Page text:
California Department of Public Health releases RFP for campaign to reduce behavioral health stigma for youth


Hannah Saunders


This week, the California Department of Public Health (CDPH) announced it is seeking requests for proposals (RFPs) to support the state’s Children and Youth Behavioral Health Initiative—a key measure in California’s Master Plan for Kids’ Mental Health—through public awareness campaigns. Prevention and early intervention can assist with reducing the risk of youth and children developing serious mental, emotional, and behavioral (MEB) challenges.

The goals of the campaign include educating the public and raising awareness to normalize and support prevention and early intervention of MEB health issues. Through the RFP process, $33 million will be made available immediately, with an additional $15 million in the coming months. The rest of the funds will trickle out over the next several years.


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“The Children and Youth Behavioral Health Initiative is transforming how we support California’s youth and today we are requesting proposals from qualified agencies to help conduct these campaigns,” Deputy Director of CDPH’s Office of Health Equity, Dr. Rohan Radhakrishna, said. “With these campaigns, we plan to focus on promoting well-being and preventing behavioral health challenges, including substance abuse disorders, among California’s youth.” 

The Children and Youth Behavioral Health Initiative was announced in July of 2021 and consists of a $4.4 billion investment to enhance, expand, and redesign behavioral health systems that support children and youth. The goal of the initiative is to develop equitable, timely, and accessible behavioral health services and supports for all children, youth, and families.

The initiative falls under Gov. Gavin Newsom’s Master Plan for Kids’ Mental Health, which works to ensure that many needed services are covered under insurance and makes it easier for schools to provide prevention and treatment, among other provisions. A master plan report published in August last year stated that over 284,000 youth in California cope with major depression, while 66% of children with depression do not receive treatment.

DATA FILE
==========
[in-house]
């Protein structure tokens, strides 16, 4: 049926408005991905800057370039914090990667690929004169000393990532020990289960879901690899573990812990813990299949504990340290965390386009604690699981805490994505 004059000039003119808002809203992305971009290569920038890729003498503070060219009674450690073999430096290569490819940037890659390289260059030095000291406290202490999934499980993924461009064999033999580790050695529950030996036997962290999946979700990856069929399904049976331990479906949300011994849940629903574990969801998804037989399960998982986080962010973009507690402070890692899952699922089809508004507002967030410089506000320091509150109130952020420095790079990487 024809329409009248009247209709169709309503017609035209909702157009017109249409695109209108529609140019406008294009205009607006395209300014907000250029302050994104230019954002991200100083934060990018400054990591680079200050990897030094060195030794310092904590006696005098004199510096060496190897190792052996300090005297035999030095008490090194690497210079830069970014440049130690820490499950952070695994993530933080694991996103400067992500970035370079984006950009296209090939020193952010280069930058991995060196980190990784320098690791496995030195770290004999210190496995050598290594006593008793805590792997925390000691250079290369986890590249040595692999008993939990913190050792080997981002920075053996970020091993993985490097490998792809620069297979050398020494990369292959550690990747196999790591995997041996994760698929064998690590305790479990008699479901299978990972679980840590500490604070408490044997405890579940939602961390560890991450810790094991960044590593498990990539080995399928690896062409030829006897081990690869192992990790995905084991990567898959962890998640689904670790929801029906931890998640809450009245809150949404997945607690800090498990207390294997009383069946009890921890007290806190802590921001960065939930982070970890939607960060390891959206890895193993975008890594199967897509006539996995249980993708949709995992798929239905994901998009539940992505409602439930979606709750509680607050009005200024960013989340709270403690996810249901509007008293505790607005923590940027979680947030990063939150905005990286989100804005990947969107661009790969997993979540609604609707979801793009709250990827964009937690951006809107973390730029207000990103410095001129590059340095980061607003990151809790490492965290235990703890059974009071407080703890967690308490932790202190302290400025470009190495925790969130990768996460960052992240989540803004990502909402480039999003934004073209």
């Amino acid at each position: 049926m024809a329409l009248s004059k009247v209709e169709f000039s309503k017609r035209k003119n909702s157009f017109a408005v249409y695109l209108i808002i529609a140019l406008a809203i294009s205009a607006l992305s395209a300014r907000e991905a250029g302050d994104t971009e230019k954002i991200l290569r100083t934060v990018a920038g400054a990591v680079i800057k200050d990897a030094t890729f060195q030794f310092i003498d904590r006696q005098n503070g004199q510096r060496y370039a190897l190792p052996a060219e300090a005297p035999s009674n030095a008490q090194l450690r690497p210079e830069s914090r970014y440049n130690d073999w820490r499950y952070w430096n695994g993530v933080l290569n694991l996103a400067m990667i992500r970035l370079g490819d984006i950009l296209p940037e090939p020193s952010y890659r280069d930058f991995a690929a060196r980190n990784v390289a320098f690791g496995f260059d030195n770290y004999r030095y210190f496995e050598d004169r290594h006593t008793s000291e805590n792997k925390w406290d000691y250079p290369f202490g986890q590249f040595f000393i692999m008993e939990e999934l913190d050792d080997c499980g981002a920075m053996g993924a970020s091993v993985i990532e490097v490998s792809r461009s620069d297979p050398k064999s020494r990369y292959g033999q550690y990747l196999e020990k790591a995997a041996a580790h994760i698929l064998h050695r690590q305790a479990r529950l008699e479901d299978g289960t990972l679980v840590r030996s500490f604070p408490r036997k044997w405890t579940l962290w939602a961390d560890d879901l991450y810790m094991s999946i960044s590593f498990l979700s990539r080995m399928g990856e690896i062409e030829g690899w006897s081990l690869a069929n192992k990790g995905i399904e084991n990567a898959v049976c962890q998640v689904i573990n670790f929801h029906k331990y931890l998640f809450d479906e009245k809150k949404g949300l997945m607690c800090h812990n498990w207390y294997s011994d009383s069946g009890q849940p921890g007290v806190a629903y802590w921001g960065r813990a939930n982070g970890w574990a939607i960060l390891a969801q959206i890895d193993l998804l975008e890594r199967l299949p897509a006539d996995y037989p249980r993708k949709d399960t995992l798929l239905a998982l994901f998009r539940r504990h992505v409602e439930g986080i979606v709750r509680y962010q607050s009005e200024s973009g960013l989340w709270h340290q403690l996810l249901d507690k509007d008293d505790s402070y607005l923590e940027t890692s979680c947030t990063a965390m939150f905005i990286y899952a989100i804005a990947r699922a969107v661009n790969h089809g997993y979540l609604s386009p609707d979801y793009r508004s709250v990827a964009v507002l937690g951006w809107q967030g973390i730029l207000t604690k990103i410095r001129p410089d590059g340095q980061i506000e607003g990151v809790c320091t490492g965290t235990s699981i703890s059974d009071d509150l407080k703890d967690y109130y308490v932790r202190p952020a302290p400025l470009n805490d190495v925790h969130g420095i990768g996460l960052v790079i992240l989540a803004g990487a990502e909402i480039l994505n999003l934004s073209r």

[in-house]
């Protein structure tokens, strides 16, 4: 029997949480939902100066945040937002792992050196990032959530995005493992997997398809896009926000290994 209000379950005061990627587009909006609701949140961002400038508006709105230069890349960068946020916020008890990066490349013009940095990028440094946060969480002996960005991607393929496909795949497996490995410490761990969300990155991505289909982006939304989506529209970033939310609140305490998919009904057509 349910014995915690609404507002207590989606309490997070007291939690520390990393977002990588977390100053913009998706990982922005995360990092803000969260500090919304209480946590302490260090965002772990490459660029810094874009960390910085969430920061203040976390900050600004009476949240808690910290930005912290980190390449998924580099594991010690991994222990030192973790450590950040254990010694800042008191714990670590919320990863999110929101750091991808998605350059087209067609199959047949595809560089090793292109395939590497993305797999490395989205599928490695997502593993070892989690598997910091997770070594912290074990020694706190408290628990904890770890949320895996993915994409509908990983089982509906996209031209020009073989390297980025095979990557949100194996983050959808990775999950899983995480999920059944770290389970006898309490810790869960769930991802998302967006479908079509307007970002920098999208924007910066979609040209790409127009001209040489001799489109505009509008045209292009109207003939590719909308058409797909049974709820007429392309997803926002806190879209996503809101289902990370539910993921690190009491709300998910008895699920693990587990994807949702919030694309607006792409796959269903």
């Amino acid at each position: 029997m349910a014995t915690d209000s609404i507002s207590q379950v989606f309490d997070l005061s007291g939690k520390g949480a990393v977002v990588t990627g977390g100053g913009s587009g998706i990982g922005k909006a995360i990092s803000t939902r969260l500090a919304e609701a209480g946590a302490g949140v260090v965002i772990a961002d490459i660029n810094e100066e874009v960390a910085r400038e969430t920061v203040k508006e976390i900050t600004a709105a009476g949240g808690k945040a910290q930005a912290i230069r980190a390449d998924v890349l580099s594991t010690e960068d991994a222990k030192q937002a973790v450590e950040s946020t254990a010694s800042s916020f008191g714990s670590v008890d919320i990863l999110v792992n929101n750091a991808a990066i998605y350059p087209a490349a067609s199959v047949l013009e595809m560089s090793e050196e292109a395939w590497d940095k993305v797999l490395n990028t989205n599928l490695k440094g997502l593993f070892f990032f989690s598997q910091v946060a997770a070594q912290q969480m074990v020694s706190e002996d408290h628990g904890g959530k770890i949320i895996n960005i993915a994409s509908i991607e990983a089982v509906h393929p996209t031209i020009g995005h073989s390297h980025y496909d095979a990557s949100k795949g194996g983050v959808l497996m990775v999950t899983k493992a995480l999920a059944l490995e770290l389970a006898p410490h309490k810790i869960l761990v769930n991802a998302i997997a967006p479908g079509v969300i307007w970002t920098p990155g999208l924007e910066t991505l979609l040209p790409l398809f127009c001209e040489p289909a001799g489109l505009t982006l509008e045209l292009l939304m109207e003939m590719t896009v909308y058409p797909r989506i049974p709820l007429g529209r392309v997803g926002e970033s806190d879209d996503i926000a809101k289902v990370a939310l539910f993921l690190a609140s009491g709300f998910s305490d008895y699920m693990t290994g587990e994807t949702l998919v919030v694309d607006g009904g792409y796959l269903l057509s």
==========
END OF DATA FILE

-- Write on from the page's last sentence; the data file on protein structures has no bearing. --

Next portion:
California has been ramping up funding towards youth MEB healthcare. In early December, Newsom announced $480.5 million in grants towards behavioral health for youth and supports improving the mental and behavioral health infrastructure, such as expanding the capacity of treatment facilities for children. 

CDPH’s Office of Health Equity is accepting proposals from qualified multimedia agencies for the campaign, with applications due on February 21st at 3 pm. To reach diverse populations across the state, the campaigns must present impactful multicultural and multilingual messaging and feature culturally and linguistically appropriate, and scientifically accurate information. Campaigns must also be designed and delivered in partnership with California Health & Human Services Agency Departments; education community partners, including early childhood, K-12, and higher education; subject matter experts; other state agencies and community partners; and children, youth, and their families.

Another requirement of the campaign is reducing overall health disparities, with a particular focus on African American and Black people, Native Americans, Asian and Pacific Islanders, Latinos, and LGBTQ+ communities, which are the five populations most impacted by MEB health challenges. To address disparities and inequities throughout diverse communities in the state, the campaign will focus on empowering communities to build on their own cultural best practices The campaign must make special considerations for transitional-age youth, people with disabilities, justice and foster care involved youth, and those living in rural areas. 

“Research shows that half of all lifetime cases of diagnosable mental illnesses begin by age 14, three-fourths begin by the age 24, and most substance use begins in adolescence, emphasizing the need to strengthen prevention and early identification and intervention services,” stated the RFP solicitation document.

According to the RFP campaign document, Black youth in California experienced the greatest increase in the rate of suicide deaths—a 28% increase from 2019 to 2020. The document also states that in 2021, 31% of Native and Indigenous and LGBTQ youth, 21% of Black and LGBTQ youth, and 18% of Latino and LGBTQ youth attempted suicide in the US. 

Following the RFP deadline, interviews will take place from March 13th to 24th, and the date for the notice of intent to award is yet to be determined.